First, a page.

Now that Kings Island is open daily, a lot of parents begin to allow their children explore the park on their own. There are many tips to help ease the mind of parents. This is also a useful tip for groups of friends who split up during the day.
First, make sure your phone is fully charged. The ability to text one another makes reconnecting much easier. In a lot of parks, there are charging stations with different types of cords. You can also buy or bring external batteries to rechange your phone battery on the go. You might also consider solar chargers since most of the time you’ll be in the sun. They are even more useful, if you play on your phone while waiting in lines and taking lots of pictures.
You should still make a clear plan when and where to meet. Some landmarks come to mind instantly as you walk in where to meet. The front entrance of the park, a certain gift shop, or a favorite open area, can all work. Make sure all the other group members know as well. If for some reason, a member of your group can’t meet by a certain time, try to be flexible. I personally like meeting in a gift shop, especially when it is raining. It keeps everyone dry and is a chance to slow down a little and maybe pick out a t-shirt or key chain.
If you are letting your children run free for the first time, it will help if they have a phone. Set regular times for them to text or call with an update. A useful park hack would be have them set alarms on their phones as a reminder to check-in. Now parents, be a little flexible. They could have just gotten on a ride or are sitting in a show, leaving them unable to respond. I would suggest that they inform you before going to see a show. An alarm or a ringtone is rude during a performance.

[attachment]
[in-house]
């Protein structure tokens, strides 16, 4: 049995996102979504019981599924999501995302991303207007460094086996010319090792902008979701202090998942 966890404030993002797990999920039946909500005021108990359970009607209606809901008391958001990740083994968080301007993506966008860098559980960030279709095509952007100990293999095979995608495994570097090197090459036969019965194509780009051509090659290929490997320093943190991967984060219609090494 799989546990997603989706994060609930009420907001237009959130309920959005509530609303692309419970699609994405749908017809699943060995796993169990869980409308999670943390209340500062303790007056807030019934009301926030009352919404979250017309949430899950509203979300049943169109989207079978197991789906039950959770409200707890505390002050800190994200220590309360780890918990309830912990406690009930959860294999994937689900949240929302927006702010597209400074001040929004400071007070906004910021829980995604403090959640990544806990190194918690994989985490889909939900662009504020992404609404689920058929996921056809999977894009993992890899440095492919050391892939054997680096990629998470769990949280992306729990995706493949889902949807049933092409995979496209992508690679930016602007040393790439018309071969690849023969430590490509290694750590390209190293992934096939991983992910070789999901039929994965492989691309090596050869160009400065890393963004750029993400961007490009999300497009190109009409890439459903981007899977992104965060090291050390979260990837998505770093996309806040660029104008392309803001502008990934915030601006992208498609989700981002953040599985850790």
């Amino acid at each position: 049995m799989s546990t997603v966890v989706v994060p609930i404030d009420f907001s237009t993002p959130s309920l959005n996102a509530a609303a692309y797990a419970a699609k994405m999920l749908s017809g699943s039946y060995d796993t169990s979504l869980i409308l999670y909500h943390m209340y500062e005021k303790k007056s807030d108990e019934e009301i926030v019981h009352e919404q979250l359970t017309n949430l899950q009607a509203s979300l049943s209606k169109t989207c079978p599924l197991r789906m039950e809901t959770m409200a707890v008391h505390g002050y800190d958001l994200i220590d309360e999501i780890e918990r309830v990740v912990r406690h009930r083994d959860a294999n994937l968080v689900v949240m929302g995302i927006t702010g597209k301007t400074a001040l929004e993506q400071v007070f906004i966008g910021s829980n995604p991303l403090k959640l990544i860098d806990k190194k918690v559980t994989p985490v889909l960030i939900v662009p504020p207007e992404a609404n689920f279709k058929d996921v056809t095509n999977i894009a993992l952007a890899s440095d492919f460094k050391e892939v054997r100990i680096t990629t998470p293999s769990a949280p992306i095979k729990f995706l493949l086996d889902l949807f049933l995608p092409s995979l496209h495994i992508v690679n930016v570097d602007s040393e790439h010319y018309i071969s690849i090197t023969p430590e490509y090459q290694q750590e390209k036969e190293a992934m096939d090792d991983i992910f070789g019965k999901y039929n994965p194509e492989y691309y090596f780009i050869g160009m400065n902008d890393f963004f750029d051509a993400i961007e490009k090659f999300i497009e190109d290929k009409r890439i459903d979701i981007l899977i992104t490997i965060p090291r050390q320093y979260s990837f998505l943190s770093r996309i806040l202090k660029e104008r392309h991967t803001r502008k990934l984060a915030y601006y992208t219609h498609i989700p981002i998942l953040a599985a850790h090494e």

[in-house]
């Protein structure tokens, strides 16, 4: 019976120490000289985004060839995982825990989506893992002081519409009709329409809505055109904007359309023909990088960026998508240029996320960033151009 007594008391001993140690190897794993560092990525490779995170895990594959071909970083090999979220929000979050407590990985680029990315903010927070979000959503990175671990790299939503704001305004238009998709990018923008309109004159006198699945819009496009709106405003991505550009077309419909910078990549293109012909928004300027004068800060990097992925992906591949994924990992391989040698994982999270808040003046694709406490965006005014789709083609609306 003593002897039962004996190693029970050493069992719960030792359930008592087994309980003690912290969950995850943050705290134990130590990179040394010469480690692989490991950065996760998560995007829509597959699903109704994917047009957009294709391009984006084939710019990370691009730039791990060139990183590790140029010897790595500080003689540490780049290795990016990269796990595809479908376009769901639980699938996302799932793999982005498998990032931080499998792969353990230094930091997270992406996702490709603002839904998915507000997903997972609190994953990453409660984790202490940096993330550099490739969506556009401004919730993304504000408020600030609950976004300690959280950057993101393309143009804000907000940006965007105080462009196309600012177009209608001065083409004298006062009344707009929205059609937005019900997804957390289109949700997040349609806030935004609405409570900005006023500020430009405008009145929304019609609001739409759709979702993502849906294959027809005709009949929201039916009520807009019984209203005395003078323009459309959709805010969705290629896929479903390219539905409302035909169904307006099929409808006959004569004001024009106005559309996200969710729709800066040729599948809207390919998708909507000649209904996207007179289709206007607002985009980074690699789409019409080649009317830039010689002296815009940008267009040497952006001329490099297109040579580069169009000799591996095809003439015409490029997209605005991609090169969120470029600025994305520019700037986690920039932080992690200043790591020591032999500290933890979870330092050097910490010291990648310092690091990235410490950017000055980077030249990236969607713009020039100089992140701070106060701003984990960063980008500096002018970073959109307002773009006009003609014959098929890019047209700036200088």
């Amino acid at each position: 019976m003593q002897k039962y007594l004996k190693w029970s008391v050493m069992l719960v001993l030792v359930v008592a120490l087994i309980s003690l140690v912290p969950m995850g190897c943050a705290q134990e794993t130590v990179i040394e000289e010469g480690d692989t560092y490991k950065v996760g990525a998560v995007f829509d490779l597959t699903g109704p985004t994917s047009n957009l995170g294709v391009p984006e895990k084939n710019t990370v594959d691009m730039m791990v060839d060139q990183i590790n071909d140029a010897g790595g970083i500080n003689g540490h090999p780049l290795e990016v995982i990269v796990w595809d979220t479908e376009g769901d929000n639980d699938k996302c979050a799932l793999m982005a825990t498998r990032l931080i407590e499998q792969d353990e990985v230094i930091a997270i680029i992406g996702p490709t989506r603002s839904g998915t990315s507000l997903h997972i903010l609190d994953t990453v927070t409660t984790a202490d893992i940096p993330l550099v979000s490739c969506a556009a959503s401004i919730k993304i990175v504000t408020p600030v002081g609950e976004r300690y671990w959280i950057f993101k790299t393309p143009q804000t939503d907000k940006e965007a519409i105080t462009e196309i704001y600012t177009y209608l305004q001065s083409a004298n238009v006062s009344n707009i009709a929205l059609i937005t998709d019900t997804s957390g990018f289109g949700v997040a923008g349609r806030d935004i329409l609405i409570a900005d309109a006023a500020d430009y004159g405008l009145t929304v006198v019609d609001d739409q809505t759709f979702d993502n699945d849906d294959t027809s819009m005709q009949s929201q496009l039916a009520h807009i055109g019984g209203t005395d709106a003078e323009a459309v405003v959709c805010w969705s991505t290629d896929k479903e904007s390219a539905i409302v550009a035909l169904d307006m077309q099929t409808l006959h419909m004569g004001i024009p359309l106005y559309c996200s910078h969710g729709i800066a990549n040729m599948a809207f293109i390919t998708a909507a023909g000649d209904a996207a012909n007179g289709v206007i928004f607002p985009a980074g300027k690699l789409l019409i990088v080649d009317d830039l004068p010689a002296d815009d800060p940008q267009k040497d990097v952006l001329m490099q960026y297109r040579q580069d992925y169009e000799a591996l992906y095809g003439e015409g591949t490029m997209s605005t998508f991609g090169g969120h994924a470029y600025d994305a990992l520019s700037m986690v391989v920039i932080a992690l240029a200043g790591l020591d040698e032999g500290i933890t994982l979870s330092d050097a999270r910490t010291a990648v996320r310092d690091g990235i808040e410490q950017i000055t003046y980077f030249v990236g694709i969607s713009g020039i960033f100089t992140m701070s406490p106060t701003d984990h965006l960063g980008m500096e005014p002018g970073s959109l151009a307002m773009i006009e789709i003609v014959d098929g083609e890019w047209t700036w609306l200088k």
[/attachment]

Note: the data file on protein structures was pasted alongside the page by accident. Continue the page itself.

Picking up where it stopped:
The age you allow your children this privilege, is up to you. You know your children best, and can judge their maturity. Personally, I was 12-13 when I was first able to go on my own. Still, I had my cousins or friends with me.
Children are going to want to explore themselves. Allow them to have that freedom. It is a great way to show them you trust them, not to mention, allows them to make decisions on their own that can help them become strong leaders for groups.
I thought Krystal’s post was wonderful. This is a fun and exciting time for families, letting their kids fly solo for the first time. Remember, it doesn’t have to happen all at once. First, these older kids can head off to do one ride and then rejoin the rest of the family after it is done. Then, as you get more practiced at the process of checking in and finding one another, you can see how they do getting a meal for themselves.
If they’re not ready, you can gently keep it at that trial level for as long as necessary. But the park is a safe and controlled environment. Kids adapt and grow up fast when they feel that independence. For some, it may be only a taste that they need. Then others may soon be waving good-bye from the parking dro-off area and then calling you after the fireworks. Every kid is different. Enjoy the ride, parents! -Mike
»If you have thoughts on letting out the leash of control, please share from your experience in the comments below!
Photo credit: Baby Geese by PeterKraayvanger Public Domain